Groundbreaking research into the origins of Polynesian people by Auckland University’s Lisa Matisoo-Smith has been published in the New York TimesNational Geographic, and Proceedings of the National Academy of  Sciences. Matisoo-Smith used the DNA of Pacific rats – both fossilised and contemporary – to create an extensive family tree mapping the migration paths of various Pacific peoples. Her findings appear to refute the popular “express train” theory – whereby Remote Oceania was settled in a matter of a few centuries – suggesting instead a slower and more interactive process. “The settlement of [the Pacific] was the last major human migration, and it seems to grab the public’s imagination,” says Matisoo-Smith. “But there are not simple answers. Like most human endeavors, the settlement of the Pacific was complex. And that complexity should be recognized and celebrated.”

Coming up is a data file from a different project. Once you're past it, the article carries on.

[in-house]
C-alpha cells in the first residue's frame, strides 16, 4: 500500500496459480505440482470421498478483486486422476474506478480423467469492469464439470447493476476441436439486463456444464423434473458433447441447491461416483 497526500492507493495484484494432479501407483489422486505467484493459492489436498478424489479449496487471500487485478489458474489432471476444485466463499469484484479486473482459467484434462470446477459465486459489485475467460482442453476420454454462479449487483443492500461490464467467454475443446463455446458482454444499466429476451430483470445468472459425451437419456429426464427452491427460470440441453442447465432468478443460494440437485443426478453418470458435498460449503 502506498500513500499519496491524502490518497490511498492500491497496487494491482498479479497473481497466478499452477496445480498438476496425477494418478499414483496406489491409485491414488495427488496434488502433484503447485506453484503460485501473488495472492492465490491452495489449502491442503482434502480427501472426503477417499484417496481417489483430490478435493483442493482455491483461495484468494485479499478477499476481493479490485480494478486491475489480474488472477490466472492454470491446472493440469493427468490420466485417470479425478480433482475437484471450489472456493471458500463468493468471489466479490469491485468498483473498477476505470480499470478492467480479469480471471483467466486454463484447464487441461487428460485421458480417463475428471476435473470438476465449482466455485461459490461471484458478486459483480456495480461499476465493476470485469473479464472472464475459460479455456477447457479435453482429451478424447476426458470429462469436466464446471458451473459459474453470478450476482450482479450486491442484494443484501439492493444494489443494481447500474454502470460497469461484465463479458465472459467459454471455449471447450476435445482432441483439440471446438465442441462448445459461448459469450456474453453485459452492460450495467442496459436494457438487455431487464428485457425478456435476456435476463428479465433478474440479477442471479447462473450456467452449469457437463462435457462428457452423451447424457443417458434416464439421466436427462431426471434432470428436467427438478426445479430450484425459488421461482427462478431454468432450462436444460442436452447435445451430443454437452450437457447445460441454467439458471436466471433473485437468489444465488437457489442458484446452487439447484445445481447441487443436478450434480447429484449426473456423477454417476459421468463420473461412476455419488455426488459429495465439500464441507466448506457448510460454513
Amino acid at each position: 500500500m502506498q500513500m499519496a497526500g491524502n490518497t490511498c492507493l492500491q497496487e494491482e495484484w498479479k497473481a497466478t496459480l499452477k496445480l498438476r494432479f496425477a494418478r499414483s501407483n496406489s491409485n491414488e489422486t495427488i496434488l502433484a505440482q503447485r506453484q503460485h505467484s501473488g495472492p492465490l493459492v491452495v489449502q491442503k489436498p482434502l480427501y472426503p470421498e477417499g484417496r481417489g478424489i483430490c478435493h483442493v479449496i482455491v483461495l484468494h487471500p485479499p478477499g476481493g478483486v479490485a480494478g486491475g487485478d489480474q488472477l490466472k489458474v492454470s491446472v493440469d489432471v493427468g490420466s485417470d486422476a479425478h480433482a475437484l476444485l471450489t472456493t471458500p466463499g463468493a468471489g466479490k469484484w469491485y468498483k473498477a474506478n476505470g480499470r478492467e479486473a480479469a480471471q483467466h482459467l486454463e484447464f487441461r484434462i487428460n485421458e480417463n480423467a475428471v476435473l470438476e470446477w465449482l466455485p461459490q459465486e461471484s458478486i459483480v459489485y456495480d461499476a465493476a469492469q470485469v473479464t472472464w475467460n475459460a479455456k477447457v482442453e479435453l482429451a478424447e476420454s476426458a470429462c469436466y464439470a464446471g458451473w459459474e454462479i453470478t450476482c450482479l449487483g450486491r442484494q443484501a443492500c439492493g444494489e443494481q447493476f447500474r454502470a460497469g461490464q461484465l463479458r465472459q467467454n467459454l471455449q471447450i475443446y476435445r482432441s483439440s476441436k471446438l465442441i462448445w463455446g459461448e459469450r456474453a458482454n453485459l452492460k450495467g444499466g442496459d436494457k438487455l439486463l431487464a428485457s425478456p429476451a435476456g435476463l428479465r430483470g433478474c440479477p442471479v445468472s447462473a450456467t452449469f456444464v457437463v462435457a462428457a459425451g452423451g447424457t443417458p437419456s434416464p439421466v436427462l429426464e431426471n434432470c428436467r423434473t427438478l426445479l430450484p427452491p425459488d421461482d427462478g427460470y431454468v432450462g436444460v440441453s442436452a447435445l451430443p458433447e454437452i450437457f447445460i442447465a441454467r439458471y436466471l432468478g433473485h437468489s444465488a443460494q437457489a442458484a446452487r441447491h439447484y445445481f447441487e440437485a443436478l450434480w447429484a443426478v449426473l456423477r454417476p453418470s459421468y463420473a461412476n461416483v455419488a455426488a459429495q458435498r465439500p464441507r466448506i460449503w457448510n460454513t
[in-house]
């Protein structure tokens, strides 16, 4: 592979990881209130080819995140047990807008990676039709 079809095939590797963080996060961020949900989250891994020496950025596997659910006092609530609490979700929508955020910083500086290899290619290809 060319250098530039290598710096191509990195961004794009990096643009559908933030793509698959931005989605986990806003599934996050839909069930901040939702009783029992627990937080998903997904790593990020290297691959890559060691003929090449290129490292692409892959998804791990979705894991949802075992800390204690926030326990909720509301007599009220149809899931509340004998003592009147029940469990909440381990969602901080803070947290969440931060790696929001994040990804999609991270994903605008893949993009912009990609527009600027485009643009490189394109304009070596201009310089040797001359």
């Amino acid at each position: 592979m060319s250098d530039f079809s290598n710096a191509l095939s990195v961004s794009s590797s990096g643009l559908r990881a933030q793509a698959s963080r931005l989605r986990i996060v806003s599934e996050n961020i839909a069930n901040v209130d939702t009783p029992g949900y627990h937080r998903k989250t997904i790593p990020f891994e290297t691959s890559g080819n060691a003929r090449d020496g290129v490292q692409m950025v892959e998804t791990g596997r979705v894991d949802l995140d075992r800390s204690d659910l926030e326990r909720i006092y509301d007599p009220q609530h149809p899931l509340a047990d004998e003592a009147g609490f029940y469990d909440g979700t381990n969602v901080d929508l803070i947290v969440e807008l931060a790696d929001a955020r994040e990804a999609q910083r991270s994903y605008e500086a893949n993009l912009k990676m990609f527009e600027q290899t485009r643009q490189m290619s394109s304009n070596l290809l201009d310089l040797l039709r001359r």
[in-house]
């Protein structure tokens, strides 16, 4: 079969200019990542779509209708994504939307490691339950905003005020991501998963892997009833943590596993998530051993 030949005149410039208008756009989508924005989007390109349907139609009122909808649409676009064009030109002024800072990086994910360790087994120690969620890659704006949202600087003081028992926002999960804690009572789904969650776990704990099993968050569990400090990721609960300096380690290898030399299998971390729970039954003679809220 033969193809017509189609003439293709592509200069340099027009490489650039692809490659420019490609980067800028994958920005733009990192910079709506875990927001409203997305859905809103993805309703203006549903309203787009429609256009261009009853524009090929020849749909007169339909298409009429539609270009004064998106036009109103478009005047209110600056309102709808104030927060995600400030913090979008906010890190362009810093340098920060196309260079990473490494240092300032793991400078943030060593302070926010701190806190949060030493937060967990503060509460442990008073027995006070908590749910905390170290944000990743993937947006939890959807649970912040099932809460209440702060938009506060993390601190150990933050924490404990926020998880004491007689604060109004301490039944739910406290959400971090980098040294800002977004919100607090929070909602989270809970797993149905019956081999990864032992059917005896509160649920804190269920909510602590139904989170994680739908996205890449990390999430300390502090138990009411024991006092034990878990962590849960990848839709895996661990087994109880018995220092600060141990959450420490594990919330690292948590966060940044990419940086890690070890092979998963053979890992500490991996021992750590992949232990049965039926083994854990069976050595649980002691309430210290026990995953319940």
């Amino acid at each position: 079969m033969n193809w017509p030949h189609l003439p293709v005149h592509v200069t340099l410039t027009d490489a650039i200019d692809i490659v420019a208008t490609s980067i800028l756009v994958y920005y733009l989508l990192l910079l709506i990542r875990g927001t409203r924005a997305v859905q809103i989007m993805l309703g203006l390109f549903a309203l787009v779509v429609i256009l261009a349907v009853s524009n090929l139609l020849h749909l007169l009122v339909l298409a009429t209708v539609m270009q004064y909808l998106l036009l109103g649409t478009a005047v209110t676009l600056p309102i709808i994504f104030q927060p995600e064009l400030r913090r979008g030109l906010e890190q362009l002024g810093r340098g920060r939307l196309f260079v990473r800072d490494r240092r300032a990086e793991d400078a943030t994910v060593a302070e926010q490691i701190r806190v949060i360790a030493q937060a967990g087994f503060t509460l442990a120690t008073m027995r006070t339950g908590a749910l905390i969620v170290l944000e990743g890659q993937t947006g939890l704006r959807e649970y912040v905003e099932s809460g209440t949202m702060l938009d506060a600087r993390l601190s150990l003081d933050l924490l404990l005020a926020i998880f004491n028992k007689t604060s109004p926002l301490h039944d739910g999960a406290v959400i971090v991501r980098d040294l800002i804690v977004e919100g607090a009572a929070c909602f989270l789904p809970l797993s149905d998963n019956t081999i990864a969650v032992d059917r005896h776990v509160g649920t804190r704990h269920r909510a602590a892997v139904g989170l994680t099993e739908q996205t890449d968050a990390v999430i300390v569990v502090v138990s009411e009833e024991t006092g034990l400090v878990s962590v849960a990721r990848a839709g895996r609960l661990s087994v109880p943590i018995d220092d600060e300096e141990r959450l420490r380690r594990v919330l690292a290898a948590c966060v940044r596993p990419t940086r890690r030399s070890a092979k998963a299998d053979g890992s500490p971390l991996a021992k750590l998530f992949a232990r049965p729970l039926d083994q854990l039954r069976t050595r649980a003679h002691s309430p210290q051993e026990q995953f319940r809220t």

Tags: Lisa Matisoo-Smith  National Geographic  New York Times (The)  Pacific rats  Polynesian  Remote Oceania  roceedings of the National Academy of Sciences  University of Auckland